Side-Channel Attacks on the Bitstream Encryption Mechanism of Altera Stratix II - Facilitating Black-Box Analysis using Software Reverse-Engineering

Amir Moradi, David Oswald, Chris­tof Paar, Pawel Swierczynski

21st ACM/SIGDA International Symposium on Field-Programmable Gate Arrays- FPGA 2013, pages 91-100, February 11 - 13. ACM, 2013.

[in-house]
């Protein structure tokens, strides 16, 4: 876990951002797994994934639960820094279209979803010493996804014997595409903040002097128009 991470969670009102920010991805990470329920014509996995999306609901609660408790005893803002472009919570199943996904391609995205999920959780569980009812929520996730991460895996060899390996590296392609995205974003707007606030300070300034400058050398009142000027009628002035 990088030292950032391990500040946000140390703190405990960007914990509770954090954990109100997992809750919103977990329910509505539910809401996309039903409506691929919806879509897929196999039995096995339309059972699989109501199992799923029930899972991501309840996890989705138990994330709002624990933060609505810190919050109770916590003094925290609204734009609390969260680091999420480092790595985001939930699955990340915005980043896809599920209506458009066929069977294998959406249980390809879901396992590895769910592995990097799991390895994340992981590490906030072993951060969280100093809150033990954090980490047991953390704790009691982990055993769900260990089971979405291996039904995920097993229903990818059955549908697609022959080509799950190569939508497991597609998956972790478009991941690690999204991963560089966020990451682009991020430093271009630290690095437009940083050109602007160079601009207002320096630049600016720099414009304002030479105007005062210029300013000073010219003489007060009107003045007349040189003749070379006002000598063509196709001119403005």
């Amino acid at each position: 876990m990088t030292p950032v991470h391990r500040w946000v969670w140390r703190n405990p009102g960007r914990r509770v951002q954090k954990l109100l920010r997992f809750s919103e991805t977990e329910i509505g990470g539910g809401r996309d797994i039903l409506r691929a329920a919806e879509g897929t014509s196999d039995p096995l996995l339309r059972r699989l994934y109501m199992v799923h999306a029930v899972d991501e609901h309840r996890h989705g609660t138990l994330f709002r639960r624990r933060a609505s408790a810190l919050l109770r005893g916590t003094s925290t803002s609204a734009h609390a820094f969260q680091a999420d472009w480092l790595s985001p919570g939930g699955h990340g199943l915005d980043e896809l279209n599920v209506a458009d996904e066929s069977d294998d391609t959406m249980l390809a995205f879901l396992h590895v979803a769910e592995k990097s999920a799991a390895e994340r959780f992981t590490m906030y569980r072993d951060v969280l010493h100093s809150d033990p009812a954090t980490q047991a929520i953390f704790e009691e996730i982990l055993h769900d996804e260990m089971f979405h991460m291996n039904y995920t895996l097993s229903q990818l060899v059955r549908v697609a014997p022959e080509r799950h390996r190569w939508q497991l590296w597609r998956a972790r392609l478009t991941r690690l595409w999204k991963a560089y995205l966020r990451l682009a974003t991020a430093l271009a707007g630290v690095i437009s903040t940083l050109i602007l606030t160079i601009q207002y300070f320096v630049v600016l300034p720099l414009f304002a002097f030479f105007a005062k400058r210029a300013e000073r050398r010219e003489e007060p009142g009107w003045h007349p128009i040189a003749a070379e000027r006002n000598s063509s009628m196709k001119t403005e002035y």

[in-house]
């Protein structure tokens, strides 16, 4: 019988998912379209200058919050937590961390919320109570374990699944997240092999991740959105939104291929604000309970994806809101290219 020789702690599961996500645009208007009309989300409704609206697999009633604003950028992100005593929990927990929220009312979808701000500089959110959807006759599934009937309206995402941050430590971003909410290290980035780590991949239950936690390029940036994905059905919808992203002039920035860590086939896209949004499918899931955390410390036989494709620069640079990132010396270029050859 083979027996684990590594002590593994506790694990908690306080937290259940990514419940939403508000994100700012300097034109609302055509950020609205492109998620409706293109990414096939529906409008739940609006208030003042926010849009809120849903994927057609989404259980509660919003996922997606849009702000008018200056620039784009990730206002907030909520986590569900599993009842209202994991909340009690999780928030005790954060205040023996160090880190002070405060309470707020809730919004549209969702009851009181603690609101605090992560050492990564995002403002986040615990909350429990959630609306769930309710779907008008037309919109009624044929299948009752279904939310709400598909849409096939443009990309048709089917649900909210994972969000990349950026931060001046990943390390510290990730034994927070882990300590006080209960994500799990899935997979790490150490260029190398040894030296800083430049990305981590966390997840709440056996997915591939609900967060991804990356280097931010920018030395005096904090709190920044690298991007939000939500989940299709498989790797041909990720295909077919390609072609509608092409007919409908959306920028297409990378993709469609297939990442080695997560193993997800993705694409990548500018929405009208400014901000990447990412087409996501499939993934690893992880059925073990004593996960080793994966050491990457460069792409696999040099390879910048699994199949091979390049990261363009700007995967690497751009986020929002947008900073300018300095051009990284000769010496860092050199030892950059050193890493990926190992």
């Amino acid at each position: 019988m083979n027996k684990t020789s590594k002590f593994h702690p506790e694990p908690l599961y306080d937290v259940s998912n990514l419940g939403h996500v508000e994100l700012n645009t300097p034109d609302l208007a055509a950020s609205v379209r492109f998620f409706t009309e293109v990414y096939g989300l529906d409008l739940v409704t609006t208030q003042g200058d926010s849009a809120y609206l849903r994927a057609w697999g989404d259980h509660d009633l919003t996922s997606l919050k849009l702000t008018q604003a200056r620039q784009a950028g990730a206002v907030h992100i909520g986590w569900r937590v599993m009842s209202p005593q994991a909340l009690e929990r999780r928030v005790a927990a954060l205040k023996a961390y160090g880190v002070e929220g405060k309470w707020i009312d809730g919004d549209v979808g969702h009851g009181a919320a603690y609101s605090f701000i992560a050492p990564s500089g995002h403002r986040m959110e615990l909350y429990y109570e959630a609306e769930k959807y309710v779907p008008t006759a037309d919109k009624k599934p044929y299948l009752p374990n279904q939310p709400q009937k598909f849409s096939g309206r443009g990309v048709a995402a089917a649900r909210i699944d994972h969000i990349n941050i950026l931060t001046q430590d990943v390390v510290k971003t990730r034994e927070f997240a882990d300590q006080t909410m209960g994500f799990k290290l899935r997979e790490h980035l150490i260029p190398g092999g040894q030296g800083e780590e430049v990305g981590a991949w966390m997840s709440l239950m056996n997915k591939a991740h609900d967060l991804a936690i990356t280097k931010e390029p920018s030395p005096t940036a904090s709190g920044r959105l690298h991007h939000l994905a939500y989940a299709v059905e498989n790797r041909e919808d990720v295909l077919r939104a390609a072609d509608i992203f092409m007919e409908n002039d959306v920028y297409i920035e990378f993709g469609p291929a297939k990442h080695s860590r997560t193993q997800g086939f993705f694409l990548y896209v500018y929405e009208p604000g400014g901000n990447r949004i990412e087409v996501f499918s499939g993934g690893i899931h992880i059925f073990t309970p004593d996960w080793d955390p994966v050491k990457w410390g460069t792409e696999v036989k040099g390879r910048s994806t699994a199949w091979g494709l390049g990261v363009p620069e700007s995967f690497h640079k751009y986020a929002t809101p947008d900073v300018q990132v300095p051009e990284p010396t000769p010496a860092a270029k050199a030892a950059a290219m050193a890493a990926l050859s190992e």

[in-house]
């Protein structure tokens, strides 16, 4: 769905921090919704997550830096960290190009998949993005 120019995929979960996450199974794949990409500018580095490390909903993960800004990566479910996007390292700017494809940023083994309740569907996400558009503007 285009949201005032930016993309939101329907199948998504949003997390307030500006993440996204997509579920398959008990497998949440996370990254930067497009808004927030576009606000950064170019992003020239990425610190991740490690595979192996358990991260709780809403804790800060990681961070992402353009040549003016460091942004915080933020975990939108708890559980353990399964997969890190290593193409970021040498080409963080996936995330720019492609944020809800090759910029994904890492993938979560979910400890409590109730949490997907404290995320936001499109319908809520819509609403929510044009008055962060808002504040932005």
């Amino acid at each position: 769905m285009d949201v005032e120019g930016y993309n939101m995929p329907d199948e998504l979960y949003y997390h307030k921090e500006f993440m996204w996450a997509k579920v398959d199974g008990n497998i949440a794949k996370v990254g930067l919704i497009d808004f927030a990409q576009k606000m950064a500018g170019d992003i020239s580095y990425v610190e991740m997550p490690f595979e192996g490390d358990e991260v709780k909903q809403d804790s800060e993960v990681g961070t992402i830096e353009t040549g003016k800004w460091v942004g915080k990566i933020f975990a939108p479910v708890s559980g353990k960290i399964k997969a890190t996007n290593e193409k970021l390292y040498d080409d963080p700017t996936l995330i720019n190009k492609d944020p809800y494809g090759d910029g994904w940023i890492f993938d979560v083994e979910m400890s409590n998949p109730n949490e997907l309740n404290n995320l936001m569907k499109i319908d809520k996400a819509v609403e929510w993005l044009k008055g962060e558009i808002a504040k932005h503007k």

In order to protect FPGA designs against IP theft and related issues such as product cloning, all major FPGA manufacturers o er a mechanism to encrypt the bitstream used to con gure the FPGA. From a mathematical point of view, the employed encryption algorithms, e.g., AES or 3DES, are highly secure. However, recently it has been shown that the bitstream encryption feature of several FPGA product lines is susceptible to side-channel attacks that monitor the power consumption of the cryptographic module. In this paper, we present the rst successful attack on the bitstream encryption of the Altera Stratix II FPGA. To this end, we reverse-engineered the details of the proprietary and unpublished Stratix II bitstream encryption scheme from the Quartus II software. Using this knowledge, we demonstrate that the full 128-bit AES key of a Stratix II can be recovered by means of side-channel analysis with 30,000 measurements, which can be acquired in less than three hours. The complete bitstream of a Stratix II that is (seemingly) protected by the bitstream encryption feature can hence fall into the hands of a competitor or criminal - possibly implying system-wide damage if con dential information such as proprietary encryption schemes or keys programmed into the FPGA are extracted. In addition to lost IP, reprogramming the attacked FPGA with modi ed code, for instance, to secretly plant a hardware trojan, is a particularly dangerous scenario for many security-critical applications.

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